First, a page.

Poor House Gravy Train

I hope none of us end up in the poor house. Do poor houses even exist anymore? I don’t think so. I think we replaced those with our welfare system. No more working on the poor farm. No more working on the prison farm. Just the free handouts. It’s a system that I don’t believe can be sustained. We need to learn how to do things in a sustainable way. Whether it’s building from sustainable, renewable products, growing our own food or governing our country, we need to focus on whether we can sustain the ideas that we propose. We need to approach the world as though it were a marathon. Can we sustain this pace? Do we need to make adjustments now so we can make it to the end of the race, or will we drop out before the end?

Shelter, water, and food are essential to life. Shelter is generally provided and often an afterthought in today’s society. People are beginning to think more about it in these last few months. People are beginning to feel threatened. The thought is finally beginning to intrude, “Where will I go if I lose my house?” The old ideas of thrift are beginning to return. So where can we be more thrifty? Where can we cut back and save money?

So back to the poor house food or how we can pinch pennies to stay in our house and out of the poor house. This isn’t going to be about clipping coupons and buying in bulk. There are other people who write about those areas. This is more about a trip down memory lane to the rocky hills of a farm. I’ve written about the brown beans, the lamb’s quarter and poke salad. There are other areas that seem like a luxury now. There were steaks, hamburger, heart and liver. Now days I don’t cook steak often, nor use much red meat. Not because I’m a vegetarian or opposed to red meat, it’s the price of meat plain and simple. It would almost be sacrilege in my family to be a vegetarian, I come from a family that raises beef cattle. It’s not a big operation. There are no feedlots. There are no veal shacks. The pastures aren’t overgrazed (unless it’s a dry year and things get really tight then the grass gets skimpy). There was a steer that was fed up every year for eating. He was sent to the local slaughterhouse (There’s another small town business that’s disappearing) to be packaged and then stored in the huge freezer. Since we weren’t buying the meat in the grocery store it was cheap for us. I doubt I’ll be able to feed my children the way my mother fed me. There will be less meat loaf, little or no steak, and fewer hamburgers.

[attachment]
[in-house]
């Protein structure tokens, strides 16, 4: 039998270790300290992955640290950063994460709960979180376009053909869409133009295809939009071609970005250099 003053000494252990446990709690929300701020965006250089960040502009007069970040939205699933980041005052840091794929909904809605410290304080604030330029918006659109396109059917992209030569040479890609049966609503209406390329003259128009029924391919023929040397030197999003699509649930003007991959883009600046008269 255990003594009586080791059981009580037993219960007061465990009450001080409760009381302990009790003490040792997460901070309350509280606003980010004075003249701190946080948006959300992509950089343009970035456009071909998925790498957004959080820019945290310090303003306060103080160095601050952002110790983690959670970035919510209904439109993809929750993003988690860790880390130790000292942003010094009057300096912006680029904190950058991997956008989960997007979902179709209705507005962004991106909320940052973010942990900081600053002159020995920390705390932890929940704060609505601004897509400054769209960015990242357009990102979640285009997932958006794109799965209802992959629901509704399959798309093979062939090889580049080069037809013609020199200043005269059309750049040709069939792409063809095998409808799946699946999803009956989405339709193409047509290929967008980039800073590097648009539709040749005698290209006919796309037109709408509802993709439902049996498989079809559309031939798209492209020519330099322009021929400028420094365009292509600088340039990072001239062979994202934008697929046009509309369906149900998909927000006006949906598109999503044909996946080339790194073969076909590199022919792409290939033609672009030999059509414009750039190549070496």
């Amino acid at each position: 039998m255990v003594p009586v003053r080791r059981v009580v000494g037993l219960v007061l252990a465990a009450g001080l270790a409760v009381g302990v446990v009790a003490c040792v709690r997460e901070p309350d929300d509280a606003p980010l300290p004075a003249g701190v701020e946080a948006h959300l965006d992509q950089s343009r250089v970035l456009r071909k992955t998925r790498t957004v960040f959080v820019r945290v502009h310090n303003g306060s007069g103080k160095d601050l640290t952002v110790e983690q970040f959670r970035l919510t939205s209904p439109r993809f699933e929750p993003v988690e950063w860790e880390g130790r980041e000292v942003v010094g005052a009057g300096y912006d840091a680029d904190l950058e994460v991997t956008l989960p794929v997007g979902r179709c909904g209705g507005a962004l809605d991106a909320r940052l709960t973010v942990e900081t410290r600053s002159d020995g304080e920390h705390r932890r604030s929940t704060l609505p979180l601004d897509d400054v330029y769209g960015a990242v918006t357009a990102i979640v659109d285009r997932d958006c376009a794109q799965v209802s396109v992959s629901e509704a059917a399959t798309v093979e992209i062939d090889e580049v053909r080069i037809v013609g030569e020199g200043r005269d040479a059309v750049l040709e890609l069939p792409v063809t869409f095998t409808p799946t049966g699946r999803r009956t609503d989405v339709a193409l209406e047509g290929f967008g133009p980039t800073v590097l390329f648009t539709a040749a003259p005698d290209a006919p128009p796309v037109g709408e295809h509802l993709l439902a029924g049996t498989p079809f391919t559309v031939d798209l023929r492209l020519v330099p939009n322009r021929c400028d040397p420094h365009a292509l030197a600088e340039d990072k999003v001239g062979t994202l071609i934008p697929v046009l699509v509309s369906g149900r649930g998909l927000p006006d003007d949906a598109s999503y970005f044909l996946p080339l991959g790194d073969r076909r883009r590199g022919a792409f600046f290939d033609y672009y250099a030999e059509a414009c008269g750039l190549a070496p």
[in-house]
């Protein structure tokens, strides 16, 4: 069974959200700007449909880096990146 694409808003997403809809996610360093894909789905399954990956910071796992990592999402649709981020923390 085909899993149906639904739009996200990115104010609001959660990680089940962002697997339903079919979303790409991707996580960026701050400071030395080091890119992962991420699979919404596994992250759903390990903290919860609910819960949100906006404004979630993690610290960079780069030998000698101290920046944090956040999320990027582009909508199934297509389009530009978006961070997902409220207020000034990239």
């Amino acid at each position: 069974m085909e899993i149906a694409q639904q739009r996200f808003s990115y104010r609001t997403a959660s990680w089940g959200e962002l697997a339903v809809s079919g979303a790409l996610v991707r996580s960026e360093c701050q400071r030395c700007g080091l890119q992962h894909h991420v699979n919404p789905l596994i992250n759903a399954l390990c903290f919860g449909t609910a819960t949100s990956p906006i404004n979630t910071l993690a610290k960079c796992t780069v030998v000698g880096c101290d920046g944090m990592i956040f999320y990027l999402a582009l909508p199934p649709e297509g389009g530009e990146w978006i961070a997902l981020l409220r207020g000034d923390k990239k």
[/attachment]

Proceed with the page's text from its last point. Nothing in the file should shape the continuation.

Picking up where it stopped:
I read on various blogs and forums about people buying bags of rice. White rice is good. I like white rice but I think it could get old really quick by itself. One of my memories of childhood is tuna gravy over rice. People don't seem to make gravy anymore. With all the weight loss concerns, we've been taught to leave off the gravy. It's fattening and unnecessary. Tuna gravy is just a white sauce/gravy with a can of tuna dumped in for flavor, texture and nutrition. Place a bed of rice on the plate and ladle on the gravy. Right now it's probably not the best thing for your waist. If times get harder, we may all be eating a lot less and have lost a bit of weight, in which case, we'll be looking for a few extra calories.

So let's look at gravy a bit more. There are infinite varieties of gravy. I could do the whole Forest Gump name all the forms of gravy but I'll refrain. I'm fond of white gravy myself. Just look around the pantry and you'll find all sorts of things to either toss in the gravy or to toss the gravy over. If you have a large freezer for food storage, look around for a restaurant supply store. Here on the West Coast of America we have a chain called Cash and Carry. They are open to the public. You'll find there are big bags of crumbled sausage, Canadian bacon, link sausage, all in large packages that cost less per ounce than the small individual packaging you find at the local grocery store. Just look around and imagine things swimming in a creamy white sauce. As long as the electricity holds out to power the freezer, you can have a ready supply of tasty protein to toss into your gravies.

So you've got a tasty gravy, now what? Put something under it and chow down. Got bread? Got bread that doesn't taste quite as fresh as you'd like? Toast it and top it with your gravy. Getting sick of that white rice? Add the tuna or sausage gravy with some salt and pepper. If you're lucky enough to have some hamburger, steak or chicken, bread it and fry it in chicken fried steak fashion and top with plain white gravy. A bit of corn or green beans on the side and you've got a meal.

For those of you who have only made gravy by opening a jar, or mixing water with the ingredients of a package, here are a few tips. I have to admit. I most often end up with lumpy gravy or scorched gravy and various other incarnations of gravy. It comes from doing too many things at once. It doesn't bother me. I like my gravy, lumpy, scorched or otherwise.

Basic Gravy Recipe

4 tablespoons margarine or butter
4 tablespoons flour
2 cups water, white wine, chicken stock or milk

Melt the butter over low heat, then add the liquid and the flour, stir for 3-4 minutes with a fork or wire whisk. Now that you have a basic sauce or gravy, you can start flavoring it. A pinch of salt, a can of tuna, a handful of sausage or a heavy grinding of black pepper are good starting points. Keep stirring until the gravy reaches the desired thickness.